How did New England transition from being puritanical to being liberal?

Aug 2010
15,110
Welsh Marches
#11
It's hard to label, but the Puritans would seem to be the more liberal or radical side in the English Civil War. They were for republican politics and radically reformed religion. In power, they did close the theaters, and try to restrict the celebration of holidays such as Christmas.

There were a few Puritans religious dissenters executed in Massachusetts. Pretty much all churches in New England were Congregationalist and you had to be Congregationalist to vote in colonial times. At the time of the American Revolution, the Anglican Church was established everywhere but New England and Pennsylvania. In Virginia, all churches had to be Anglican, and you had to go to church once a month by law. I believe there was relative freedom of religion in NY, NJ, PA, and MD. Obviously, the Spanish Empire had less freedom of religion. There wasn't really the concept of freedom of religion in the 17th century.
Much as it was good that royal absolutism should not have established itself in England, I think it is anachronistic to regard the parliamentary side in general as being liberal, least of all the Puritans who were opposing the King for religious reasons. This is in effect trying classify people in accordance whether they were on the 'side of progress' in the long run rather than in accordance with their immediate aims. Similarly with regard to those who seem to think that the Puritans advanced freedom of religion, while the very idea was abhoorent to them.
 
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betgo

Ad Honorem
Jul 2011
5,678
#12
It's much more complicated than you suggest. The Puritans came into opposition with the King primarily for religious reasons, and they imposed an equally or even more authoritarian form of rule (also getting rid of parliament!). Nothing liberal in any of that, and they wanted to impose their own form of religion on everyone else; most people were heartily glad to get rid of 'the rule of the saints' at the Restoration. Puritanism was essentially authoritarian, it tried to interfere in people's lives in every detail in a way that the Church of England did not, and there is nothing particularly liberal in trying to uproot old traditions - including the traditional celebration of Christmas - for that end.
I agree with all of that, but you can't really consider Puritans the conservative side. Some of what they did has similarities to the French Revolution and Communism. Being oppressive and authoritaran does not make you conservative.
 
Aug 2010
15,110
Welsh Marches
#13
Indeed, they were not conservative, they were religious radicals. Some did of course hold radical political views too. It is merely that liberalism and puritanism are like water and oil.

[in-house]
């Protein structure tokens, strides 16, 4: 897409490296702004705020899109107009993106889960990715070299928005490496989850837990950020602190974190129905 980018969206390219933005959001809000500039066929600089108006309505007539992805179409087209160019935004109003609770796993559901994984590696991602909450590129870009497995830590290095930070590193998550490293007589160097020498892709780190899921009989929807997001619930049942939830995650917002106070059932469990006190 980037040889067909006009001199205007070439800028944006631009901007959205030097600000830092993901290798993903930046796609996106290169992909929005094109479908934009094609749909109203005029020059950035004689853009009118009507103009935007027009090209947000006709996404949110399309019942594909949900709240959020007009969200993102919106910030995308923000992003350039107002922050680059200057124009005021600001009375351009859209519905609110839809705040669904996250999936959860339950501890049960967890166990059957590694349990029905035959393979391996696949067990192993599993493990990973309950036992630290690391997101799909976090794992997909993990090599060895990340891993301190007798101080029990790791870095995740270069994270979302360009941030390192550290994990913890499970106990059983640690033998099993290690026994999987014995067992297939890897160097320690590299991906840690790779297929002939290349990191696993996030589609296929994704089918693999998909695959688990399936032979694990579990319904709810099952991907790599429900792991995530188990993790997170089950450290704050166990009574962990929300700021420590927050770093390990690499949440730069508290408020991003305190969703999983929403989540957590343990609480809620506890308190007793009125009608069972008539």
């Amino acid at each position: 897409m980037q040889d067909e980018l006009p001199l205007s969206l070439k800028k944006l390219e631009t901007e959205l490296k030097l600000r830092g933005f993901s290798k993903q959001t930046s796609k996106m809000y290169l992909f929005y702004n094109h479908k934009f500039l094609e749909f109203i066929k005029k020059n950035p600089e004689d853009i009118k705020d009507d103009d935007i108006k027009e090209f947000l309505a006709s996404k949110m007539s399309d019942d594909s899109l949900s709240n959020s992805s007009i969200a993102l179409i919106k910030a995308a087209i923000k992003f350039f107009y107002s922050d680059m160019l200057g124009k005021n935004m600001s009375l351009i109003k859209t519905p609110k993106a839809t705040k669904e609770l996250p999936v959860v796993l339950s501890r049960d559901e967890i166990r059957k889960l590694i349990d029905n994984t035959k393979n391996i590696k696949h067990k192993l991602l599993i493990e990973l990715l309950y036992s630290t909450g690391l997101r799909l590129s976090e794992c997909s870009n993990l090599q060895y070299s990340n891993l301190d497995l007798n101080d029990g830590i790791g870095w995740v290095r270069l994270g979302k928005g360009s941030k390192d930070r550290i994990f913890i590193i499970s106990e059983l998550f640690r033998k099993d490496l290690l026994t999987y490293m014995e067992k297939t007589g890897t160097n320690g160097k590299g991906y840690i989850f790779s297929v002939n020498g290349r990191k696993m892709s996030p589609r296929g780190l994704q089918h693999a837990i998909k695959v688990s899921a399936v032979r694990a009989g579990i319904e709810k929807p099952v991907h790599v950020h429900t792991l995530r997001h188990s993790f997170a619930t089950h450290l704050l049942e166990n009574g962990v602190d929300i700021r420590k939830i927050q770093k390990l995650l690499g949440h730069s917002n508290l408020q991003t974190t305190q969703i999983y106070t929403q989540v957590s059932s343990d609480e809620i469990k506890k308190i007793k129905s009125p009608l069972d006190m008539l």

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Dec 2011
4,293
Iowa USA
#15
If one uses a modern definition of "liberal," then Yes, I would think so. After all, modern-day liberals don't execute people for being witches.

It is your thread, so please help us understand your meaning more precisely here.

The word liberal is notoriously slippery. It is an adjective applied to the founders of British Liberal Party in the mid 19th century and also to Sen. Elizabeth Warren, for instance.
 
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Oct 2011
7,645
MARE PACIFICVM
#16
The Puritans were certainly not liberals! Yes, they were anti-monarchical during the English Civil War, but only because they saw the English monarchy as not sufficiently pious and wanted to establish an oppressive religious theocracy in the Monarchy's place. They were a deeply judgemental, holier-than-thou group of theocrats who have more in common with the modern Iranian Ayatollahs than they do with American progressives.
 

Futurist

Ad Honoris
May 2014
13,833
SoCal
#17
It is your thread, so please help us understand your meaning more precisely here.

The word liberal is notoriously slippery. It is an adjective applied to the founders of British Liberal Party in the mid 19th century and also to Sen. Elizabeth Warren, for instance.
I define "liberal" as wanting greater personal freedom in the social sphere (abortion, the right to marry, drug decriminalization, et cetera) while wanting a large government hand in the economy in order to redistribute wealth to those people who are less fortunate.

The Puritans were certainly not liberals! Yes, they were anti-monarchical during the English Civil War, but only because they saw the English monarchy as not sufficiently pious and wanted to establish an oppressive religious theocracy in the Monarchy's place. They were a deeply judgemental, holier-than-thou group of theocrats who have more in common with the modern Iranian Ayatollahs than they do with American progressives.
So, how did New England evolve from a region ruled by Christian ayatollahs to being the U.S.'s most liberal (and probably tolerant as well) region?
 

Futurist

Ad Honoris
May 2014
13,833
SoCal
#19
It may be apparent that I can't stand Puritans, and least of all the 17th Century English variety! Why people should regard them as being liberal-minded reformers is a mystery to me. At least they lost out in the end in England, by contrast to the Netherlands where the narrow Calvinists gained the upper hand over the Arminians.
What's interesting is that the Netherlands is also noted for its liberalism nowadays. For instance, it was the first country in the world to legalize same-sex marriage!
 
Feb 2016
537
ROK
#20
The Puritans became a minority after more and more Europeans immigrated into the US, especially during the late 19th century. There are actually more German-Americans than there are English-Americans. And there are more Irish-Americans than there are English-Americans.
 
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